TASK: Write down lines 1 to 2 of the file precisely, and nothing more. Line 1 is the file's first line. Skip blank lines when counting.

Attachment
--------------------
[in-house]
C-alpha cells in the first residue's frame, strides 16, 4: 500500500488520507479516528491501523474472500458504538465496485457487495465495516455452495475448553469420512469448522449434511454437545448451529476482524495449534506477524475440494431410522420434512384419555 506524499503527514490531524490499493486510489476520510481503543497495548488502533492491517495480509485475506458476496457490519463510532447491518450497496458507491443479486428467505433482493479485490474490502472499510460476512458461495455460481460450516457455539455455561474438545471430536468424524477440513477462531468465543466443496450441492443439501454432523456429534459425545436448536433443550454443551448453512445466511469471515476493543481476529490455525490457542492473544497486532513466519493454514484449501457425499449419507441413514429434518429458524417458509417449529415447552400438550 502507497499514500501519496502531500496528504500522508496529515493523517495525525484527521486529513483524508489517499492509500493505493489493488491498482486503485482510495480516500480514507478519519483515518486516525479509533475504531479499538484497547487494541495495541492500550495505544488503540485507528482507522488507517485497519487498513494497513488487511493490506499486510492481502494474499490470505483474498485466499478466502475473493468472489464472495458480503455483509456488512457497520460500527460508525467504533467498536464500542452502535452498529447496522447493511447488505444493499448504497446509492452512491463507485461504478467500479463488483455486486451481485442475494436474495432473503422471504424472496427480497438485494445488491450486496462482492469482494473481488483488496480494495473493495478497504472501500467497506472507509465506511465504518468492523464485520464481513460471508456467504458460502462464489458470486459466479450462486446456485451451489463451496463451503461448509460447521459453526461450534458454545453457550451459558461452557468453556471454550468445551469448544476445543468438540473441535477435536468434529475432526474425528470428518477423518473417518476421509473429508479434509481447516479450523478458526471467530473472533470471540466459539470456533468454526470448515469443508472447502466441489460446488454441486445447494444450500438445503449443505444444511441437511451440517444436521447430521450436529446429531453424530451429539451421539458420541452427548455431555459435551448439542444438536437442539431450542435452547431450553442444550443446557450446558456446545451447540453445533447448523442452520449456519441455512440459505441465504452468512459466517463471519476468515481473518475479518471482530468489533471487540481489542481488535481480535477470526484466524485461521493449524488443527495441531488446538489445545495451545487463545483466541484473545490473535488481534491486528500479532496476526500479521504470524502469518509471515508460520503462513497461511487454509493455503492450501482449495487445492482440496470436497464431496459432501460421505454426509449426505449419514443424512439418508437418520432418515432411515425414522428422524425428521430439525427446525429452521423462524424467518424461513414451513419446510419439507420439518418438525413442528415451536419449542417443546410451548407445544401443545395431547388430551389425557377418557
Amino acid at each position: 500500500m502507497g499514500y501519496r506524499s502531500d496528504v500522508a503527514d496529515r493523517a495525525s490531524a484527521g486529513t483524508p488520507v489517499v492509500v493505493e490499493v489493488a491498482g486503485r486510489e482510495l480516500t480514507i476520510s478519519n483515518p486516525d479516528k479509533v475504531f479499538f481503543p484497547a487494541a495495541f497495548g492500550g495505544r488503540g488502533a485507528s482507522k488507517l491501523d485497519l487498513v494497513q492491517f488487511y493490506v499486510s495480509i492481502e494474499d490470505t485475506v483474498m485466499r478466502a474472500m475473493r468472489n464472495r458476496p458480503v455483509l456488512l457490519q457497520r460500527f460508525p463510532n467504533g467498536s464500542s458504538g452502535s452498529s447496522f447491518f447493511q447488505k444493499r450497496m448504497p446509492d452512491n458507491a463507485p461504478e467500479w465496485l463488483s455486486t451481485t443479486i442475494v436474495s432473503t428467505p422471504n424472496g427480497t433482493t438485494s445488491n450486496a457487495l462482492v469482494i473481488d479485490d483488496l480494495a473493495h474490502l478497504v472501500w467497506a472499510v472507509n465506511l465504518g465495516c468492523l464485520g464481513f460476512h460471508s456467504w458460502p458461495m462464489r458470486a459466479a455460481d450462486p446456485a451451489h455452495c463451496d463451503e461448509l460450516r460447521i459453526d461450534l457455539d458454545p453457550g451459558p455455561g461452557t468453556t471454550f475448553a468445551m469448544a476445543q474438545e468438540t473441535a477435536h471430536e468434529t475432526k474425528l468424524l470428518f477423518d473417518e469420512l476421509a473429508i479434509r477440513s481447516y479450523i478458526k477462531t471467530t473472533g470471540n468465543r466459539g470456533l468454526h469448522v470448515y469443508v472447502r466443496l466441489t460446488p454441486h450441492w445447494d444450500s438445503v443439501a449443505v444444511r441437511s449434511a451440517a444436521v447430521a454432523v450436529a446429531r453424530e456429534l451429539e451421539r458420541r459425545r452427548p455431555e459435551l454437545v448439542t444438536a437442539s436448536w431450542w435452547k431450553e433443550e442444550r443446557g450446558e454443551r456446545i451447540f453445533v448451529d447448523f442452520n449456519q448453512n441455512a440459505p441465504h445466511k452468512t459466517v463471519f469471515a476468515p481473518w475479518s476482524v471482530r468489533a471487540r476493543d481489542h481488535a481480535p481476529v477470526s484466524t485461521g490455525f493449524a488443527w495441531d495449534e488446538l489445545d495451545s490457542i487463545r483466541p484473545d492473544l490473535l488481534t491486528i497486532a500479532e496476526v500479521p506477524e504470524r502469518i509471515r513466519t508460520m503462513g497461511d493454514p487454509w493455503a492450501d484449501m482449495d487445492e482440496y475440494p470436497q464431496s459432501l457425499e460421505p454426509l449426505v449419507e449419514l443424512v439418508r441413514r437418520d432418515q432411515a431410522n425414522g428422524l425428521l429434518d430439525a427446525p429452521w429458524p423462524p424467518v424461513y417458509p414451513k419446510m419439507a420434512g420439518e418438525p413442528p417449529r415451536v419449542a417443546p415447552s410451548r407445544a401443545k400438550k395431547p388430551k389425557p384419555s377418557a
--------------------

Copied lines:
[in-house]
C-alpha cells in the first residue's frame, strides 16, 4: 500500500488520507479516528491501523474472500458504538465496485457487495465495516455452495475448553469420512469448522449434511454437545448451529476482524495449534506477524475440494431410522420434512384419555 506524499503527514490531524490499493486510489476520510481503543497495548488502533492491517495480509485475506458476496457490519463510532447491518450497496458507491443479486428467505433482493479485490474490502472499510460476512458461495455460481460450516457455539455455561474438545471430536468424524477440513477462531468465543466443496450441492443439501454432523456429534459425545436448536433443550454443551448453512445466511469471515476493543481476529490455525490457542492473544497486532513466519493454514484449501457425499449419507441413514429434518429458524417458509417449529415447552400438550 502507497499514500501519496502531500496528504500522508496529515493523517495525525484527521486529513483524508489517499492509500493505493489493488491498482486503485482510495480516500480514507478519519483515518486516525479509533475504531479499538484497547487494541495495541492500550495505544488503540485507528482507522488507517485497519487498513494497513488487511493490506499486510492481502494474499490470505483474498485466499478466502475473493468472489464472495458480503455483509456488512457497520460500527460508525467504533467498536464500542452502535452498529447496522447493511447488505444493499448504497446509492452512491463507485461504478467500479463488483455486486451481485442475494436474495432473503422471504424472496427480497438485494445488491450486496462482492469482494473481488483488496480494495473493495478497504472501500467497506472507509465506511465504518468492523464485520464481513460471508456467504458460502462464489458470486459466479450462486446456485451451489463451496463451503461448509460447521459453526461450534458454545453457550451459558461452557468453556471454550468445551469448544476445543468438540473441535477435536468434529475432526474425528470428518477423518473417518476421509473429508479434509481447516479450523478458526471467530473472533470471540466459539470456533468454526470448515469443508472447502466441489460446488454441486445447494444450500438445503449443505444444511441437511451440517444436521447430521450436529446429531453424530451429539451421539458420541452427548455431555459435551448439542444438536437442539431450542435452547431450553442444550443446557450446558456446545451447540453445533447448523442452520449456519441455512440459505441465504452468512459466517463471519476468515481473518475479518471482530468489533471487540481489542481488535481480535477470526484466524485461521493449524488443527495441531488446538489445545495451545487463545483466541484473545490473535488481534491486528500479532496476526500479521504470524502469518509471515508460520503462513497461511487454509493455503492450501482449495487445492482440496470436497464431496459432501460421505454426509449426505449419514443424512439418508437418520432418515432411515425414522428422524425428521430439525427446525429452521423462524424467518424461513414451513419446510419439507420439518418438525413442528415451536419449542417443546410451548407445544401443545395431547388430551389425557377418557